• living food, (this is the nutrient-dense, power-packed formula for good health, not the ‘dead’ food from a round plastic wrap or a tin or a bag - this is what I’m talking about)
  • exercise, (dogs were not supposed to live a sedentary life either)
  • detoxification, (supplement with the herb milk thistle as a tincture once a year, for a week at a time, mixed with your dog food)
  • supplements, (in the form of herbal additions such as slippery elm (anti-inflammatory, soothing and healing),
  • coping with stress (for the times your dog seems stressed how about trying a dose of Rescue Remedy, works wonders for dogs).

If they apply to humans I say they sure do apply to dogs as well! So take these seven pillars and add one more pillar to health - probiotics! Need I say more - you have your EIGHT Steps to Getting to the Root Cause of your Dogs Ear Infection now!

So it's not about taking a pill for an ill!  The piece of the puzzle you were missing? It's about learning what the foundations to good health are, specific to your dog, and putting them into practice.  Yes, its a pain in the proverbial - yes, it's time-consuming - yes it's more expensive initially - possibly!  But ask yourself “Is your dog worth it?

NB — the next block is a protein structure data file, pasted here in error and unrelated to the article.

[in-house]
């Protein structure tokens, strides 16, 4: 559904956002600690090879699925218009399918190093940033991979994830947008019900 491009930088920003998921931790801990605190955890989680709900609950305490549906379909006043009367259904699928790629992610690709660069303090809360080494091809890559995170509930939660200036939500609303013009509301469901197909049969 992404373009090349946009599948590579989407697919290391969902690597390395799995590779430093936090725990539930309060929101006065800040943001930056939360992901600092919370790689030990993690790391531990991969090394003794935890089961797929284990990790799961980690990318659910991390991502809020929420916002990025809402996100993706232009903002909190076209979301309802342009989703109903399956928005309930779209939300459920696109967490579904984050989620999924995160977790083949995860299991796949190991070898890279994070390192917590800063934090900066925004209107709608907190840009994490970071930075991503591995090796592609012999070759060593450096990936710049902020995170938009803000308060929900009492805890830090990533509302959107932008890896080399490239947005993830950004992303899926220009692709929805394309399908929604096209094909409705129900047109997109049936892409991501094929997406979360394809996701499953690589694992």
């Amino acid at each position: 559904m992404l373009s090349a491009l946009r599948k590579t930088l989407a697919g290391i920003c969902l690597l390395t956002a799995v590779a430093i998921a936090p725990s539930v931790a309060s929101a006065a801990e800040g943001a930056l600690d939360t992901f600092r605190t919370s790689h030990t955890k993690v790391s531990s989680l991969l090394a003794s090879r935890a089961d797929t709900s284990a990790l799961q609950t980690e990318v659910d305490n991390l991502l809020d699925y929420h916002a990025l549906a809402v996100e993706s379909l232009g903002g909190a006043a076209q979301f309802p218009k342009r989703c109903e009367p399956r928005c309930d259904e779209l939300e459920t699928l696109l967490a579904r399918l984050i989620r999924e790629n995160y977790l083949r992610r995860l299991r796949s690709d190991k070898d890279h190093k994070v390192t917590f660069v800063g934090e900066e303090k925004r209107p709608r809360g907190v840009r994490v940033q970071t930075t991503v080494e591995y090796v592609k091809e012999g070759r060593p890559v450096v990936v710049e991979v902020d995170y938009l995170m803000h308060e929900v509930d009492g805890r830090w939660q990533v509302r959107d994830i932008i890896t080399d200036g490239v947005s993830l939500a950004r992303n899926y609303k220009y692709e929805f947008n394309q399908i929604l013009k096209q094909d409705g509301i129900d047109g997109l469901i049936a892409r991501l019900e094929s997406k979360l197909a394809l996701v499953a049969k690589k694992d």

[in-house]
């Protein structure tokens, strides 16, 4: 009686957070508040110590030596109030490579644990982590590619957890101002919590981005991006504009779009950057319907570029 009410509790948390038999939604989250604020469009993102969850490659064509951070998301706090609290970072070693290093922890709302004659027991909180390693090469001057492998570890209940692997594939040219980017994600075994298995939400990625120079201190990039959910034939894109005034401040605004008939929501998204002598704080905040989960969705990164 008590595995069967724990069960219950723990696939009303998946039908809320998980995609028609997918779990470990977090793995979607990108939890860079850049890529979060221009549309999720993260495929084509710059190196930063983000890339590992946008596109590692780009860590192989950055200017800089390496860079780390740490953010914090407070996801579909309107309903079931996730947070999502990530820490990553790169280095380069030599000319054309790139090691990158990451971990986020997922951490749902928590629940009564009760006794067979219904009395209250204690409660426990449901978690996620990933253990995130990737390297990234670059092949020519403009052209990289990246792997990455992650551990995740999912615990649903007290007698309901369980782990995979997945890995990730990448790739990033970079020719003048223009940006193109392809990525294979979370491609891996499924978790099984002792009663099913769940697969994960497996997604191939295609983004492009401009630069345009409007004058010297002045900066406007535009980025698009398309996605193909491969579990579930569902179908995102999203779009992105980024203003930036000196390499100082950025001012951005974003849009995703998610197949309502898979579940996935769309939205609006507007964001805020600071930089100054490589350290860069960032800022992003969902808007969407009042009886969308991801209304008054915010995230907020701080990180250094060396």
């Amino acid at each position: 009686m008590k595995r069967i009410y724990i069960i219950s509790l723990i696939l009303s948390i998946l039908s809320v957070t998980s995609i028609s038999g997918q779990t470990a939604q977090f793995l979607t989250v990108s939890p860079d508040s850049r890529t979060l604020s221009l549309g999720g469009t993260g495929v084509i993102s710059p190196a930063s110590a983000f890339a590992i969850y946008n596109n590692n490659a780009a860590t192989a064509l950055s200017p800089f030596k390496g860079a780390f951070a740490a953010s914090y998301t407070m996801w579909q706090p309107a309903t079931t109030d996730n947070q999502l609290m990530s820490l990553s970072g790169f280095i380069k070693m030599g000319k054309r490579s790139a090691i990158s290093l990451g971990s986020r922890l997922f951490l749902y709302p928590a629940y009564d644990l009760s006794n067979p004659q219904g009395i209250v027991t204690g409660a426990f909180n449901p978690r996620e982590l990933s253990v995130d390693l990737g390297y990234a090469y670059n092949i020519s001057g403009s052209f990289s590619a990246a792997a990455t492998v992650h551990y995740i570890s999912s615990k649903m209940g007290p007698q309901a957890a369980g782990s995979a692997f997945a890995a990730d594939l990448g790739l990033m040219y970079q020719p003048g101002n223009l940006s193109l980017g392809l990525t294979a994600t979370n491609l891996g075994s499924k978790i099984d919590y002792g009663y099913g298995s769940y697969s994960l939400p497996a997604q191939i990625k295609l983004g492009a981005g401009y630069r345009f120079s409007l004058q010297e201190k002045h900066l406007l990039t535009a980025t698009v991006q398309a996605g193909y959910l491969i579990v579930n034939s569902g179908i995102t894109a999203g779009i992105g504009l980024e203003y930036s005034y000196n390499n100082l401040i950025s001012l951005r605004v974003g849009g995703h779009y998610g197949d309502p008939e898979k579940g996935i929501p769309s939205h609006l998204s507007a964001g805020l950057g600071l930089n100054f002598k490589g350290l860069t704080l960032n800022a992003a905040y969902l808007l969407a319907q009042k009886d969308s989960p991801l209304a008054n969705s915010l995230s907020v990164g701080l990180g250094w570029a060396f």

Because until you accept, that you will need to make life-changing alterations to your dog's life, in the form of diet, re-establishing healthy microbes, and detoxifying, you will keep getting more of the same!  So for the sake of your dog, take a little time to ponder is he or she really worth it?   

Oct 31, 19  •  By Maria

Share    
Источник: mynewextsetup.us
Dog Ear Infections